# How should the integral be used when trying to find the heat rate in a cylinder which has two temperatures?

The problem is as follows:

A coaxial cylinder has an interior radius $$r_{1}$$ and a temperature $$T_{1}$$ and a external radius $$r_{2}$$ and a temperature $$T_{2}$$ and has a height $$h$$. Assuming the thermal conductivity is $$k$$. Find the heat rate which is flowing radially.

The alternatives given are as follows:

$$\begin{array}{ll} 1.&2\pi kh\frac{T_2-T_1}{\ln\frac{r_1}{r_2}}\\ 2.&2\pi kh^2\frac{T_1-T_2}{r_2-r_1}\\ 3.&2\pi kh\frac{T_1-T_2}{\ln\frac{r_2}{r_1}}\\ 4.&2\pi kh^2\frac{T_2-T_1}{r_2-r_1}\\ 5.&2\pi kh\frac{T_2-T_1}{\ln{r_2}{r_1}}\\ \end{array}$$

I'm not exactly how to handle the integration for this problem. I'm assuming that the intended principle for this problem will be given by:

The Fourier's law is:

$$q=-k A \frac{dT}{dx}$$

Hence the area in the coaxial cylinder will be:

$$A=(\pi r_2^2-\pi r_1^2)=\pi(r_2^2-r_1^2)$$

$$q=-k \pi(r_2^2-r_1^2) \frac{dT}{dx}$$

I'm assuming that the integration is between $$T_1$$ and $$T_2$$ but I don't know how to assemble the Fourier Biot equation to adequately integrate it. Can someone help me here?. Since I dont know how this process is happening. Can someone include some sort of sketch or diagram to see how is the direction of the heat flowing?. As I don't understand how is the heat being integrated here.

In Conduction in the Cylindrical Geometry, your question (apart from them using $$L$$ for the cylinder (which they refer to specifically as a pipe) length instead of $$h$$) is explained and answered in quite of bit of detail (including several diagrams), with their result near the bottom of page $$4$$ being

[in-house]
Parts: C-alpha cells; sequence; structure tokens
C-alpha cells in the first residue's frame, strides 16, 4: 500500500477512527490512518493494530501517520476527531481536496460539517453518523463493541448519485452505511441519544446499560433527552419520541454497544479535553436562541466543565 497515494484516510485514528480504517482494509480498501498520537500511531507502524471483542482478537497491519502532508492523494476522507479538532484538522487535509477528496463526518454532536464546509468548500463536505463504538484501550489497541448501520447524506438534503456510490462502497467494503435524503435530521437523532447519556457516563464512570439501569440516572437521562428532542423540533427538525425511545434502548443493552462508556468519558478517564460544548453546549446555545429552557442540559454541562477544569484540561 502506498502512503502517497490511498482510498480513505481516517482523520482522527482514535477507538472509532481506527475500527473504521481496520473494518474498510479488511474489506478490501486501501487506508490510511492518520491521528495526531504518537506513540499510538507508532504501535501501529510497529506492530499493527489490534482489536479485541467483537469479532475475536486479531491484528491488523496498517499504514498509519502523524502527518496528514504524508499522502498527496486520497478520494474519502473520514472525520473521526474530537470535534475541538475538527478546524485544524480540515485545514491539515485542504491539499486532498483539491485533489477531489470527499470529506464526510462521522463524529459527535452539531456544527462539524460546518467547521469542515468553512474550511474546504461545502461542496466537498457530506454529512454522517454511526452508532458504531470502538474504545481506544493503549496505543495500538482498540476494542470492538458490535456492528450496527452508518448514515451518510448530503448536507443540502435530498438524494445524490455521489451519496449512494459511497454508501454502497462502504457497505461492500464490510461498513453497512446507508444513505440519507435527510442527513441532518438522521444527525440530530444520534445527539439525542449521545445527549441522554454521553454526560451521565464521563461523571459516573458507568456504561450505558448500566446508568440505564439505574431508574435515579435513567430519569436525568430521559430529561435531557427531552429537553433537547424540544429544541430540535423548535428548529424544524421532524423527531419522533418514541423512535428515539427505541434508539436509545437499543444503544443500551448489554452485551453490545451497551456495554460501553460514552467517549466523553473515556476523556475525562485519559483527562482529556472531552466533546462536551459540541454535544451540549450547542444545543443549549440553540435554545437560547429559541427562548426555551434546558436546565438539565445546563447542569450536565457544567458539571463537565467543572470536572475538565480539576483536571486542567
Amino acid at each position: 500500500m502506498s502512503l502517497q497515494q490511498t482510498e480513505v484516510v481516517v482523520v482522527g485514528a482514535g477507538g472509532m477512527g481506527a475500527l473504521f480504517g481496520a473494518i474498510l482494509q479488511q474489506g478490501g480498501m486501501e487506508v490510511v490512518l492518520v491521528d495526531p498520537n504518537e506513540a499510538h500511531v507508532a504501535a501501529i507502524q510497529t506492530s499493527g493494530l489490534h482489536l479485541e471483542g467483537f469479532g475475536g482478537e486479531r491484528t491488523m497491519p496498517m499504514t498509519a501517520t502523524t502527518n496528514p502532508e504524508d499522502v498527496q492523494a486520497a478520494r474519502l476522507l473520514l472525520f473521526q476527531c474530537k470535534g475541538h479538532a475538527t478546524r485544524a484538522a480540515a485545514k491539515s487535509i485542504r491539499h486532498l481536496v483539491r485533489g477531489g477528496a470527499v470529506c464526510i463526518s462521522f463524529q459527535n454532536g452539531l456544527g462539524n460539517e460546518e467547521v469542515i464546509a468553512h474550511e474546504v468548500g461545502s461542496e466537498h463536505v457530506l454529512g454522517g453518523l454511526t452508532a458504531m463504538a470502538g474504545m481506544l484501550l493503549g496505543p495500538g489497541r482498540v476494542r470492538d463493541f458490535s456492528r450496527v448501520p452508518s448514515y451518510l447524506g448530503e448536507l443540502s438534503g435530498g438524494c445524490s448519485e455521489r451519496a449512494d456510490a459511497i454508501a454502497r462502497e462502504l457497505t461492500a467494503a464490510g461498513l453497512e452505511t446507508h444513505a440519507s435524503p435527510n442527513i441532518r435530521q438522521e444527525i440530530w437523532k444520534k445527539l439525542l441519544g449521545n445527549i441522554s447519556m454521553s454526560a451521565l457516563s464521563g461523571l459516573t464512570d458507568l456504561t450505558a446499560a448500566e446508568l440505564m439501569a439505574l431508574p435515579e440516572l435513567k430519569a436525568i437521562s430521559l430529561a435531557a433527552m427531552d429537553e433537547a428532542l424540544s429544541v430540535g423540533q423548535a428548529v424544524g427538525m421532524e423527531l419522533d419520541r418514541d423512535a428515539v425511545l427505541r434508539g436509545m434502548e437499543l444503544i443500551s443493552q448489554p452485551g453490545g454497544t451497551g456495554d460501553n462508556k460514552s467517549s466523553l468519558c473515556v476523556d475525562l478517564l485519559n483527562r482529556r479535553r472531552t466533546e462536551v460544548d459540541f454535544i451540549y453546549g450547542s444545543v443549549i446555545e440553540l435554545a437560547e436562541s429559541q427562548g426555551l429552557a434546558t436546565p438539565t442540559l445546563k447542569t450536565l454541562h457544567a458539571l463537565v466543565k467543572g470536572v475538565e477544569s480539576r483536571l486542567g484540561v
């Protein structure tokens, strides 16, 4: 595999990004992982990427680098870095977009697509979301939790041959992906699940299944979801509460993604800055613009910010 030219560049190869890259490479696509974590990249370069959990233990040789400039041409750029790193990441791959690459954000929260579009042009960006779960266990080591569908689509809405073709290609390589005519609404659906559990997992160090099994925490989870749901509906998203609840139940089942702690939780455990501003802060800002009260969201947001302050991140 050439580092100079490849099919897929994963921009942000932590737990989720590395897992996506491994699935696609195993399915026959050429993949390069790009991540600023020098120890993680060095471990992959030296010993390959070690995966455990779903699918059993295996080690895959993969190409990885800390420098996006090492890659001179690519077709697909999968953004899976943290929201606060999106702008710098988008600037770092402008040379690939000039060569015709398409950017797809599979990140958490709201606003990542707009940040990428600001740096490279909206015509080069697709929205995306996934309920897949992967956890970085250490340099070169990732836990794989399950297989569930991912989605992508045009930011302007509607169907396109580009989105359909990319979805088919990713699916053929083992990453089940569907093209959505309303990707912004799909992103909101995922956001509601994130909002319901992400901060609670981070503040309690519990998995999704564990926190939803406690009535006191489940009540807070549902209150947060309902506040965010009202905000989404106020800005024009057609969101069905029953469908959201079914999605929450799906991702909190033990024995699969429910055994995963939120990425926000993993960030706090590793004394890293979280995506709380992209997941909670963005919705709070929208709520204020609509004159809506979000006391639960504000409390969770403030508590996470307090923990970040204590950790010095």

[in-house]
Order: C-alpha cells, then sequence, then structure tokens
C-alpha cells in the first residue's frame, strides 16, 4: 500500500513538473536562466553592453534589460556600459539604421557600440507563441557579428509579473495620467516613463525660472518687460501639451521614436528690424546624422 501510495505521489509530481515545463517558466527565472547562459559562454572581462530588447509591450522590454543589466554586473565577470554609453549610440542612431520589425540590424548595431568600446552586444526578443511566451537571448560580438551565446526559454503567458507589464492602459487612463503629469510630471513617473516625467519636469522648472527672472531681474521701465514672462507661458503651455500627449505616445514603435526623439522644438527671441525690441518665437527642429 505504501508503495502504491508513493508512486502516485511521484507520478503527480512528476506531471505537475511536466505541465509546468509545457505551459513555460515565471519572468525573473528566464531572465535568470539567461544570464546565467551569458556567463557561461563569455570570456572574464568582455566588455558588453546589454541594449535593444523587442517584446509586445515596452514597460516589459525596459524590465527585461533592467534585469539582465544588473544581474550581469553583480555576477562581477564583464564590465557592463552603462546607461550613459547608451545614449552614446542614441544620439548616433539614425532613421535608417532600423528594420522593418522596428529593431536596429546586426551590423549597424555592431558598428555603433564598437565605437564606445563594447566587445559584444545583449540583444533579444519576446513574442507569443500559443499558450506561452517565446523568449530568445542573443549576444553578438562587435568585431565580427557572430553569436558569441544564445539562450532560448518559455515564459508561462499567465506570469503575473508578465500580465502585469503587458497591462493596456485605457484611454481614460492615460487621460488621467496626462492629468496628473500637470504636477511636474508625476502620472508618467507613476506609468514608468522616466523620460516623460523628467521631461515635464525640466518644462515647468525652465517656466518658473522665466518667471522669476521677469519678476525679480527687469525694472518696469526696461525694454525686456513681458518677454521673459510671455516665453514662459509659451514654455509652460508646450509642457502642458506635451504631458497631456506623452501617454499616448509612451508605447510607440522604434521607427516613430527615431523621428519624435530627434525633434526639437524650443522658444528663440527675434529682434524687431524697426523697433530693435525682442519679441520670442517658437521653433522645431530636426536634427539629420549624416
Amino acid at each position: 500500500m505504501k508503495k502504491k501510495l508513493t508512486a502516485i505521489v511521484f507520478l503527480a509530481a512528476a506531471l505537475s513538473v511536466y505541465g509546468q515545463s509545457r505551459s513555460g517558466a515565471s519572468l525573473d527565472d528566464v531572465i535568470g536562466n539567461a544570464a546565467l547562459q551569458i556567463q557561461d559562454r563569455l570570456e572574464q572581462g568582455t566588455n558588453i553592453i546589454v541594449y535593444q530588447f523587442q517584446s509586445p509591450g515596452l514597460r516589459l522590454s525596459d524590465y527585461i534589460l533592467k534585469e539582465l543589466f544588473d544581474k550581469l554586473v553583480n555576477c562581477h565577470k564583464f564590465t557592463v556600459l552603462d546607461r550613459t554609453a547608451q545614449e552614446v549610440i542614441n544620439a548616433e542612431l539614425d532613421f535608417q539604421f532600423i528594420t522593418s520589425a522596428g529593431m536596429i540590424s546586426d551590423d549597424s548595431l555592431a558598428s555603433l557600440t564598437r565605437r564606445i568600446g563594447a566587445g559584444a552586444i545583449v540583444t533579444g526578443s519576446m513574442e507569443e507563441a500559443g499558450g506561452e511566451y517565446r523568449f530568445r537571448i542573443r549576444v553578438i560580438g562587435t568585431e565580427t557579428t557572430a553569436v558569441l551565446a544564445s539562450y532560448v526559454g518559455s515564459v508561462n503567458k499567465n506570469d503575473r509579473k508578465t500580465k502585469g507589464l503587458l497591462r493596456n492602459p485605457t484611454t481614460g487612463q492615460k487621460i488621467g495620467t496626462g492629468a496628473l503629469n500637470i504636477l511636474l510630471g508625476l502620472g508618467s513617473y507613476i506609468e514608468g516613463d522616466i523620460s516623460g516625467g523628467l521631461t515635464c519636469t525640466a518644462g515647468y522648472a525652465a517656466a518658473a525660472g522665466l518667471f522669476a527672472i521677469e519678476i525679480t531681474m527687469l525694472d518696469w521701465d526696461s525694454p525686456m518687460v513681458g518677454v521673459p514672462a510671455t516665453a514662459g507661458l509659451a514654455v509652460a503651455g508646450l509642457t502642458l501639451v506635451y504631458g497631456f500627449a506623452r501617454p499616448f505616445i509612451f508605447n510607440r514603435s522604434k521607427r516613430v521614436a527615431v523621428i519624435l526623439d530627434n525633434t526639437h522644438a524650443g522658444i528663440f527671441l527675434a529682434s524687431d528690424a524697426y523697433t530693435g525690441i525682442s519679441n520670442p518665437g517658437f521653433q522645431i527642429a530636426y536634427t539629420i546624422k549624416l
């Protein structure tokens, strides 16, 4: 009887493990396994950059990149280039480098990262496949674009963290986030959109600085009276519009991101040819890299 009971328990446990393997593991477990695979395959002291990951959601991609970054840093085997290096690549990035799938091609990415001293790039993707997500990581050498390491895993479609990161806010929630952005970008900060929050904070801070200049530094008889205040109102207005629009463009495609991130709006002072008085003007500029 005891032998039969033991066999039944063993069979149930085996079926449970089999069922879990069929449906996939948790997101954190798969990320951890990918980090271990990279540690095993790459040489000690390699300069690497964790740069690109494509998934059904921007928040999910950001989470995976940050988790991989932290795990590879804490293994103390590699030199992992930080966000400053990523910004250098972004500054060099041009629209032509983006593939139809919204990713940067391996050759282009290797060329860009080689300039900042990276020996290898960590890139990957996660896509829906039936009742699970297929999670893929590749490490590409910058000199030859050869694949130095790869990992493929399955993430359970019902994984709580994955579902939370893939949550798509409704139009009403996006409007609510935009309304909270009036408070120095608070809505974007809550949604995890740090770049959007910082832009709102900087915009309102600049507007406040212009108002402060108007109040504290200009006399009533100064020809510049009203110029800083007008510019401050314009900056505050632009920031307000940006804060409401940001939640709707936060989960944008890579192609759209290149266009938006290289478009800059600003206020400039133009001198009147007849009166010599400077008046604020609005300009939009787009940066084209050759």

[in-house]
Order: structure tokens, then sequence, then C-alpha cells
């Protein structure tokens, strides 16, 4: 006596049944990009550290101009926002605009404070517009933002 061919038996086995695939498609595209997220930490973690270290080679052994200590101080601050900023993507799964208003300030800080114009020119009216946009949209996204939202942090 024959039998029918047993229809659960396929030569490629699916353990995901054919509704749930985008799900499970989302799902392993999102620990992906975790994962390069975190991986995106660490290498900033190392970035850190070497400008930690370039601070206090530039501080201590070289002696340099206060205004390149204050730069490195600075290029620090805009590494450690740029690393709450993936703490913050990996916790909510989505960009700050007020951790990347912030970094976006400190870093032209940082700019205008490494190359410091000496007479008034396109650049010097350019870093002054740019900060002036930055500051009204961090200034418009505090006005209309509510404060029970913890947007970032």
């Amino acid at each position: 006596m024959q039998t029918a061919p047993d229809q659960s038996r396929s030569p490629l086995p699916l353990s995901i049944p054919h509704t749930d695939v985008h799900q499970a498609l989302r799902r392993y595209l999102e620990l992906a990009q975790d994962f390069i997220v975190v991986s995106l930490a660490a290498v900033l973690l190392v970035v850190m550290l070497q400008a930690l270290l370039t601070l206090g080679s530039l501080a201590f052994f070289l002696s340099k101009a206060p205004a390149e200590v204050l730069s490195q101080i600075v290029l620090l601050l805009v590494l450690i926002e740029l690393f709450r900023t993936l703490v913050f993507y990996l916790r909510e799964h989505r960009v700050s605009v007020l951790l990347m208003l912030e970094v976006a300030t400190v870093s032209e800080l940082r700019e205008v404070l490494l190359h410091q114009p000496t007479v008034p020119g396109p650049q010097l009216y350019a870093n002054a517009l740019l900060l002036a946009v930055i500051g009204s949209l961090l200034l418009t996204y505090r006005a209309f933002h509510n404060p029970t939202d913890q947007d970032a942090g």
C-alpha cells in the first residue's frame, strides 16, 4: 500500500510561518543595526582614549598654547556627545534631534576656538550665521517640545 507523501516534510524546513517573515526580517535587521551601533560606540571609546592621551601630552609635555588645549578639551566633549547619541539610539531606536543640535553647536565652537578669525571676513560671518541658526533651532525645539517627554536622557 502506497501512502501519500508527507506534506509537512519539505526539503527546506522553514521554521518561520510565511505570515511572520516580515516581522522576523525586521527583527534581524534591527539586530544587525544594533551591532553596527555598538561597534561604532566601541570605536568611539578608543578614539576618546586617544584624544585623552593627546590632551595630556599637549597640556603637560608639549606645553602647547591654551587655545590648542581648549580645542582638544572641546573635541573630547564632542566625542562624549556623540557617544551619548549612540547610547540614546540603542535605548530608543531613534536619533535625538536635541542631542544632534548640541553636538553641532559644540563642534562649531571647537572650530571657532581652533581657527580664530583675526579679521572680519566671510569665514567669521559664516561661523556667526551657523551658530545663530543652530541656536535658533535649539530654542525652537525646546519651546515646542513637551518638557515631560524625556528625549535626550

$$Q = \ldots = 2\pi Lk\frac{T_1 - T_2}{\ln(r_2/r_1)}$$

This corresponds to your alternative #$$3$$. I'll outline what's written there.

As indicated, they use a balance of heat in & heat out approach using cylindrical shells, going the entire length $$h$$, of inner radius $$r$$ and outer radius $$r + \Delta r$$.

Have $$Q(r)$$ be the radial heat flow within the cylinder wall at a radial distance of $$r$$. Thus, the heat flow into the cylindrical shell is $$Q(r)$$ and the outward heat flow on the other side is $$Q(r + \Delta r)$$. At steady state, you have

\begin{aligned} Q(r + \Delta r) & = Q(r) \\ Q(r + \Delta r) - Q(r) & = 0 \\ \frac{Q(r + \Delta r) - Q(r)}{\Delta r} & = 0 \end{aligned}\tag{1}\label{eq1A}

Since $$Q(r)$$ is differentiable, taking the limit as $$\Delta r \to 0$$ gives the very simple differential equation of

$$\frac{dQ(r)}{dr} = 0 \tag{2}\label{eq2A}$$

$$Q(r) = C \tag{3}\label{eq3A}$$

for some constant $$C$$, i.e., it's independent of the radial location, i.e, $$r$$.

Next, note

$$Q(r) = q_rA \tag{4}\label{eq4A}$$

where $$q_r$$ is the heat flux in the radial direction and

$$A = 2\pi rh \tag{5}\label{eq5A}$$

is the area of the cylindrical surface normal to the $$r$$-direction along the cylinder of length $$h$$. Next, you have Fourier's law which states

$$q_r = -k\frac{dT}{dr} \tag{6}\label{eq6A}$$

Substituting \eqref{eq6A} into \eqref{eq4A}, plus using \eqref{eq3A} and \eqref{eq5A}, gives

\begin{aligned} \left(-k\frac{dT}{dr}\right)\left(2\pi rh\right) & = C \\ (-2k\pi h)r\frac{dT}{dr} & = C \\ r\frac{dT}{dr} & = \frac{C}{-2k\pi h} \\ r\left(\frac{dT}{dr}\right) & = C_1 \end{aligned}\tag{7}\label{eq7A}

where $$C_1$$ is a constant to be determined later using the boundary conditions. Note \eqref{eq7A} is a separable equation, so using separation of variables to solve it gives

$$T(r) = C_1\ln r + C_2 \tag{8}\label{eq8A}$$

where $$C_2$$ is another constant that can be solved for later, and is determined in the linked paper, but which I don't show here as it's not used in, and doesn't affect, the result.

Using the boundary conditions of $$T(r_1) = T_1$$ and $$T(r_2) = T_2$$ results in

$$C_1 = \frac{T_1 - T_2}{\ln(r_1/r_2)} \tag{9}\label{eq9A}$$

Using the above equations of \eqref{eq4A}, \eqref{eq6A}, \eqref{eq7A} and \eqref{eq8A},you now get

\begin{aligned} Q & = q_rA \\ & = \left(-k\frac{dT}{dr}\right)2\pi rh \\ & = \left(-kC_1\right)2\pi h \\ & = -2\pi hk\frac{T_1 - T_2}{\ln(r_1/r_2)} \\ & = 2\pi kh\left(\frac{T_1 - T_2}{\ln(r_2/r_1)}\right) \end{aligned}\tag{10}\label{eq10A}

This is basically the equation I quoted initially, except with their $$L$$ replaced with $$h$$.